Saturday, September 10, 2011

Why keeping the dollar as the world's reserve currency is a massive drag on the struggling U.S. economy

France, Germany, China, and Russia are actively promoting the replacement of the U.S. dollar with an International Monetary Fund basket of currencies -- known as the Special Drawing Rights (SDRs) -- as the global reserve currency. The United States is resisting. Both sides have their arguments backward.

The SDR should indeed replace the dollar as the dominant reserve currency if we want to eliminate the tremendous global trade and capital imbalances that have characterized the world for much of the past 100 years. This will not happen, however, until the United States forces the issue -- which it seems unwilling to do, perhaps for fear that it would signal a relative decline in the power of the U.S. economy.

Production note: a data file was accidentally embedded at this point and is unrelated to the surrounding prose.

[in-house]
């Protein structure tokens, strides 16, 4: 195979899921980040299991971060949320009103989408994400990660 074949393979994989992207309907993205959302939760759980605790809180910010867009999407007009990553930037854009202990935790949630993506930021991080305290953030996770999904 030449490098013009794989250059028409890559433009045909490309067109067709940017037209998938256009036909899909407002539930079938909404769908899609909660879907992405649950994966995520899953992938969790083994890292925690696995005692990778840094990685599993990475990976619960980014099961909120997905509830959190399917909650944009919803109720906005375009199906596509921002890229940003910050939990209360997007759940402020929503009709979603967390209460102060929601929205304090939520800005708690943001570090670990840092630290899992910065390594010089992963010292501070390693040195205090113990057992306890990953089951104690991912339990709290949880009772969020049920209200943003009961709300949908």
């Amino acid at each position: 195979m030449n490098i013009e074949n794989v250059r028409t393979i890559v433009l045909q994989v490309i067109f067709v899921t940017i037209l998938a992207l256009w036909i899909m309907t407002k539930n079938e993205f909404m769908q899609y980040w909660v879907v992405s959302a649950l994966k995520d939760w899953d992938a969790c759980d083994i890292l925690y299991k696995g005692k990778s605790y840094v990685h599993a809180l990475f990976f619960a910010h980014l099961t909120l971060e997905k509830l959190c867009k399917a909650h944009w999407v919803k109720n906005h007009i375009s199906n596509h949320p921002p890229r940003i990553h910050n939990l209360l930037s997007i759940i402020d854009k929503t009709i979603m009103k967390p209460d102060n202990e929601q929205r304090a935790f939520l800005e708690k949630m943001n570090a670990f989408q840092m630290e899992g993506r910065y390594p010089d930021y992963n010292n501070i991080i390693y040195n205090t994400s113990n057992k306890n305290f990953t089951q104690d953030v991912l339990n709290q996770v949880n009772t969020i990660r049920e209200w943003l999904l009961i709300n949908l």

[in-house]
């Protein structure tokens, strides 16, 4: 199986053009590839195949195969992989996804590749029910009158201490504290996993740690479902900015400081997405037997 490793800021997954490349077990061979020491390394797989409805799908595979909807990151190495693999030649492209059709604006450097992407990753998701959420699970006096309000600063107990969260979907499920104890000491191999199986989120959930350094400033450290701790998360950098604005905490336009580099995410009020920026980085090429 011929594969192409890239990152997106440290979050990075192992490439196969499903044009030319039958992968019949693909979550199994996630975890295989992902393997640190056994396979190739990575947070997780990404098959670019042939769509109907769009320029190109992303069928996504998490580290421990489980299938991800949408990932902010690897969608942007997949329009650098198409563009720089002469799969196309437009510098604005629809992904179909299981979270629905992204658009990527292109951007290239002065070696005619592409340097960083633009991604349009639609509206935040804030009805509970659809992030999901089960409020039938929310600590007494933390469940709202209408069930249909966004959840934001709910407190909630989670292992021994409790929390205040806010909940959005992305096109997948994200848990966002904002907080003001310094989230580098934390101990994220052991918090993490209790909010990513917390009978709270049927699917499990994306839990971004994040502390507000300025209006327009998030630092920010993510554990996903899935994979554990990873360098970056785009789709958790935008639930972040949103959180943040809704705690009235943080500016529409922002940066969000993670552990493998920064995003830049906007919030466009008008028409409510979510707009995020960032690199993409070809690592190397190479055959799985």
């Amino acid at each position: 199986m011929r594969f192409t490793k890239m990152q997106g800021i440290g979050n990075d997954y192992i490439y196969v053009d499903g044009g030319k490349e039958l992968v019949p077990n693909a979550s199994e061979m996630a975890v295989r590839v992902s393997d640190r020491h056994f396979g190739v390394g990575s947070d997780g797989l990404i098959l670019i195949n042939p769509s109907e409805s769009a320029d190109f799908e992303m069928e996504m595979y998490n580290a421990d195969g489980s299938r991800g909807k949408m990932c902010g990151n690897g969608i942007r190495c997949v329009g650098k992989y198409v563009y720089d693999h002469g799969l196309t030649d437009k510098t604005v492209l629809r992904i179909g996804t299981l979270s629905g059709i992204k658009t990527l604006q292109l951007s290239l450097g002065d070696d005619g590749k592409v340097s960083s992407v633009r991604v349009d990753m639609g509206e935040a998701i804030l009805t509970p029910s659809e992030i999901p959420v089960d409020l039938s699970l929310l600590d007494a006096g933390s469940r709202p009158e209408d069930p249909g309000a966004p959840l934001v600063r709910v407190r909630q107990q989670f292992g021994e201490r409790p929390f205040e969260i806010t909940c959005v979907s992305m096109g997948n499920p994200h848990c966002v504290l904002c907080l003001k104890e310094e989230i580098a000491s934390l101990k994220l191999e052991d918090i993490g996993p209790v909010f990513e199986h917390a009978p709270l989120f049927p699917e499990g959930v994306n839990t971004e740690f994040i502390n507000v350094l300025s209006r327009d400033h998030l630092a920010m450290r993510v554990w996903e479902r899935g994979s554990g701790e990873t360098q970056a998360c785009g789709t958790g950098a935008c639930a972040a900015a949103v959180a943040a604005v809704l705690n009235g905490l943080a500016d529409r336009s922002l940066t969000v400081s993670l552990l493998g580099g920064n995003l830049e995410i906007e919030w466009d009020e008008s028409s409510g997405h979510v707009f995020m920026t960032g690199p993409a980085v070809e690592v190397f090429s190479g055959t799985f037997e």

But the United States should, in fact, support doing away with the dollar. For all the excited talk of politicians, journalists, and generals, a world without the dollar would mean faster growth and less debt for the United States, though at the expense of slower growth for parts of the rest of the world, especially Asia.

A French economist once told me that too often when policymakers think they are talking about economics they are actually talking about politics. A case in point, perhaps, is the claim first made in 1965 by Valéry Giscard d'Estaing, then France's finance minister, that the dollar's dominance as the global reserve currency gave the United States an "exorbitant privilege." more